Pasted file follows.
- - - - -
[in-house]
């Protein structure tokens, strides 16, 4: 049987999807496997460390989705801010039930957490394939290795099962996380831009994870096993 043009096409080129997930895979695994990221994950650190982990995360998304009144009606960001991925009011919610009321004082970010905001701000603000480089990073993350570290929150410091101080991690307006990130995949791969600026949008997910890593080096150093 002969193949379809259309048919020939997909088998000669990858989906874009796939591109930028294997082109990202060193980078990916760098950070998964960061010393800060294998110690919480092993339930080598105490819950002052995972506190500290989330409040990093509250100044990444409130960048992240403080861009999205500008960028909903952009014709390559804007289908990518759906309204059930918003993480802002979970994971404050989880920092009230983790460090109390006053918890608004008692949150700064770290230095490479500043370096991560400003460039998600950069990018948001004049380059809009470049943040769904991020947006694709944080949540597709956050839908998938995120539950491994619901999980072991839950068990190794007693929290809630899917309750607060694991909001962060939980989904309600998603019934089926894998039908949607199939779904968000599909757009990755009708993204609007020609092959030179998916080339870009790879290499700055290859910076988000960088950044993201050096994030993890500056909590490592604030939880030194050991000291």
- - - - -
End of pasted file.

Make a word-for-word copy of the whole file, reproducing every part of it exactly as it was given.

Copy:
[in-house]
């Protein structure tokens, strides 16, 4: 049987999807496997460390989705801010039930957490394939290795099962996380831009994870096993 043009096409080129997930895979695994990221994950650190982990995360998304009144009606960001991925009011919610009321004082970010905001701000603000480089990073993350570290929150410091101080991690307006990130995949791969600026949008997910890593080096150093 002969193949379809259309048919020939997909088998000669990858989906874009796939591109930028294997082109990202060193980078990916760098950070998964960061010393800060294998110690919480092993339930080598105490819950002052995972506190500290989330409040990093509250100044990444409130960048992240403080861009999205500008960028909903952009014709390559804007289908990518759906309204059930918003993480802002979970994971404050989880920092009230983790460090109390006053918890608004008692949150700064770290230095490479500043370096991560400003460039998600950069990018948001004049380059809009470049943040769904991020947006694709944080949540597709956050839908998938995120539950491994619901999980072991839950068990190794007693929290809630899917309750607060694991909001962060939980989904309600998603019934089926894998039908949607199939779904968000599909757009990755009708993204609007020609092959030179998916080339870009790879290499700055290859910076988000960088950044993201050096994030993890500056909590490592604030939880030194050991000291």